By Jon H. Harsch
© Copyright Agri-Pulse Communications, Inc.
Washington, Nov. 7 – In a CBS 60 Minutes interview aired Sunday evening, President Obama acknowledged that he'd “slipped” into using combative rhetoric during the run-up to the mid-term elections. But he said he looks forward to working with Republicans now that the “humbling” elections are over – and now that Republicans will control the House and be in a strengthened position in the Senate.
The problem with Obama's plan to find “common ground” is that it's clear Republicans are already focused on evicting Obama from the White House in 2012 – and clear that the Democrats are hard at work to win back voter support. For both parties, internal battles will continue this week to decide House leadership positions. These decisions will affect whether next year will bring bipartisanship – or more gridlock if Nancy Pelosi (D-CA) wins her fight to be minority leader in the new Congress and if Tea Party champion Michele Bachmann (R-MN) succeeds in her bid for a leadership slot.
In the wake of the Republicans' impressive elections gains, President Obama left Friday for a 10-day bridge-building, trade-promoting trip to Asia. Obama and Agriculture Secretary Vilsack are in India now, focused on boosting U.S. agricultural exports to India, global food security, and discussing India's remarkable success in using agricultural development policies to spur overall economic growth. Addressing the economic and job concerns which played such a central role in the elections, the Indian visit has included announcing major job-creating Indian purchases of U.S. aircraft.
Deputy National Security Advisor for Strategic Communications Ben Rhodes explains that since Asia has the world's fastest growing markets, the President's trip is aimed at “expanding exports for U.S. goods, deepening partnerships in this important part of the world, partnering together in the G20 and other forums . . . if you look at the United States economy and where we’re going to have to export our goods and create jobs and deepen our partnerships, it’s very much in Asia.” He says Asia's growing markets “are going to be fundamental to our export initiative of doubling exports.”
Deputy National Security Advisor for International Economic Affairs Mike Froman adds that with India “expected to grow at 8% a year for the next several years, we really see India as a potentially very important market for U.S. exports.”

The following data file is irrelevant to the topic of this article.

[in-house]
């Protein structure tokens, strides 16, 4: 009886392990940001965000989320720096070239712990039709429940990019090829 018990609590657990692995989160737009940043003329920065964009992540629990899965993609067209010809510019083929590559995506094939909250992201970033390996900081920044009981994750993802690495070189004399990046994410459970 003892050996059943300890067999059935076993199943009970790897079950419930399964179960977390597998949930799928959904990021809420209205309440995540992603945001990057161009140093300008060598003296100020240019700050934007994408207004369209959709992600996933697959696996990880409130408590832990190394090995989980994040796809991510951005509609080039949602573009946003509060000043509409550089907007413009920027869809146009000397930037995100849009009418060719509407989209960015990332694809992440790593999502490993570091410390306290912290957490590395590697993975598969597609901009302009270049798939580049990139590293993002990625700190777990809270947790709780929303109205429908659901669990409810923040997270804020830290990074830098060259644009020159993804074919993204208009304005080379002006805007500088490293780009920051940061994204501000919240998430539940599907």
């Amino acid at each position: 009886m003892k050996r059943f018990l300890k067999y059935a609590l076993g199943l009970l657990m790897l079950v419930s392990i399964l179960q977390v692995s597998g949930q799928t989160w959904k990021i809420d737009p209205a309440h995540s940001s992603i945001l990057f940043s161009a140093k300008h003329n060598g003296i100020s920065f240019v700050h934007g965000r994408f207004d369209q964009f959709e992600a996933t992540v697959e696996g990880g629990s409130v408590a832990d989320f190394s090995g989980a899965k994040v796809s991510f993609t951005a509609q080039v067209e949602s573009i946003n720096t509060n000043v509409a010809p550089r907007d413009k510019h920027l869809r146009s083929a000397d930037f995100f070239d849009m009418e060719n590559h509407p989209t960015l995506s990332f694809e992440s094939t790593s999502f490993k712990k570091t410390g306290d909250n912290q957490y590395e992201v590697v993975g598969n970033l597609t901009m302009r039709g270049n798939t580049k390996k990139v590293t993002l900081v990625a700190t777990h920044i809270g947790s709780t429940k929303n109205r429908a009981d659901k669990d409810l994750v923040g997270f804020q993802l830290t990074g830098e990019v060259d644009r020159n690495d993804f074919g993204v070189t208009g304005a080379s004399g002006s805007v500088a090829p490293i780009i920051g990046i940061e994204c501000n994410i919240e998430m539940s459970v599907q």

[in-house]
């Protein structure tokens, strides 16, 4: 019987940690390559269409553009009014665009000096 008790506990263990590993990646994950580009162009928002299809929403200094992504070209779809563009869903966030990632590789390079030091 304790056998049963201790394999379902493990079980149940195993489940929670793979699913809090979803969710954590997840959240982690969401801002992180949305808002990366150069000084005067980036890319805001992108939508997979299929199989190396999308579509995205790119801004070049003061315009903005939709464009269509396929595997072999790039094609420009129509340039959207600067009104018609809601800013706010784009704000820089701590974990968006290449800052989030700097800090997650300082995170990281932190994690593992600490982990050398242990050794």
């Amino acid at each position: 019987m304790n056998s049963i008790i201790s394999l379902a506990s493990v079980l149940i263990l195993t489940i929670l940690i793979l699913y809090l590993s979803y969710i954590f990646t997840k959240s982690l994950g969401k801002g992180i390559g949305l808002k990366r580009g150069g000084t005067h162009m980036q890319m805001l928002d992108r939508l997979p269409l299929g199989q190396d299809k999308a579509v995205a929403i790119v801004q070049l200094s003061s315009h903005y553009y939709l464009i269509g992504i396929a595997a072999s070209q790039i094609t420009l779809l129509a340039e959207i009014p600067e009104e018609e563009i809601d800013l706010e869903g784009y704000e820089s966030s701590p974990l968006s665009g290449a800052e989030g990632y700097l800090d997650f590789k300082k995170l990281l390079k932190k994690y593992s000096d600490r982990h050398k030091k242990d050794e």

The White House also stresses that the Asia trip will take the President to four thriving democracies – India, Indonesia, South Korea and Japan – which prove that democracy is a formula for prosperity not only in the West but in Asia as well. The message is that democracy has more to offer than the tightly controlled Chinese model.
With his next stop in Indonesia, President Obama will highlight “cooperation with the Indonesians on climate change, where Indonesia has been a leader in the developing world . . . taking a very aggressive position on curtailment of emissions.”
Next, it's on to South Korea for the G20 meeting focused on currency, trade issues, renewable energy, and “the phasing out of certain kinds of fossil fuel subsidies.” Obama, joined in Seoul by U.S. Trade Representative Ron Kirk, also hopes to finally wrap up discussions on the long-stalled U.S./South Korea Free Trade Agreement. Meanwhile, President Obama will hold his seventh bilateral meeting with China's President Hu Jintao to “work together to assure the global economy recovers on a balanced and sustainable basis” and discuss trade issues. Among the G20 topics:
Finally, the trip will conclude in Japan for the 21-member Asia-Pacific Economic Cooperation (APEC) forum, with more focus on “our aggressive efforts to increase our economic engagement and our exports in Asia.” There will also be time for Obama's first bilateral meeting with Australia’s newly elected Prime Minister Gillard and a bilateral meeting with Russia's President Medvedev.
If Obama is able to return from his Asia trips with lots of new export orders in hand and the prospect of more if Congress passes the the South Korea, Colombia and Panama free trade agreements, he'll be able to make a stronger case that his administration is focused on boosting job-generating exports. Note that along with this week's talks in Seoul on the Korean FTA, there will be talks in Washington Tuesday on the Colombian FTA.
Fresh back from India, Sec. Vilsack should have plenty of good talking points for his Kansas City press conference Thursday at the National Association of Farm Broadcasting’s annual “Trade Talk,” the centerpiece event of the NAFB’s Annual Convention.
USDA’s Economic Research Service & National Agricultural Statistics Service reports:
Monday, November 8, Crop Progress
Tuesday, November 9, World Agricultural Supply and Demand Estimates, Season-Average Price Forecasts, Cotton Ginnings, Crop Production, Weather-Crop Summary
Wednesday November 10, Latest U.S. Agricultural Trade Data, Oil Crops Outlook, Rice Outlook, Broiler Hatchery
Thursday, November 11, Veterans Day Holiday
Friday, November 12, Feed Outlook, Wheat Outlook, Livestock and Meat Trade Data, U.S. Agricultural Trade Data Update, Dairy Products Prices, Peanut Prices
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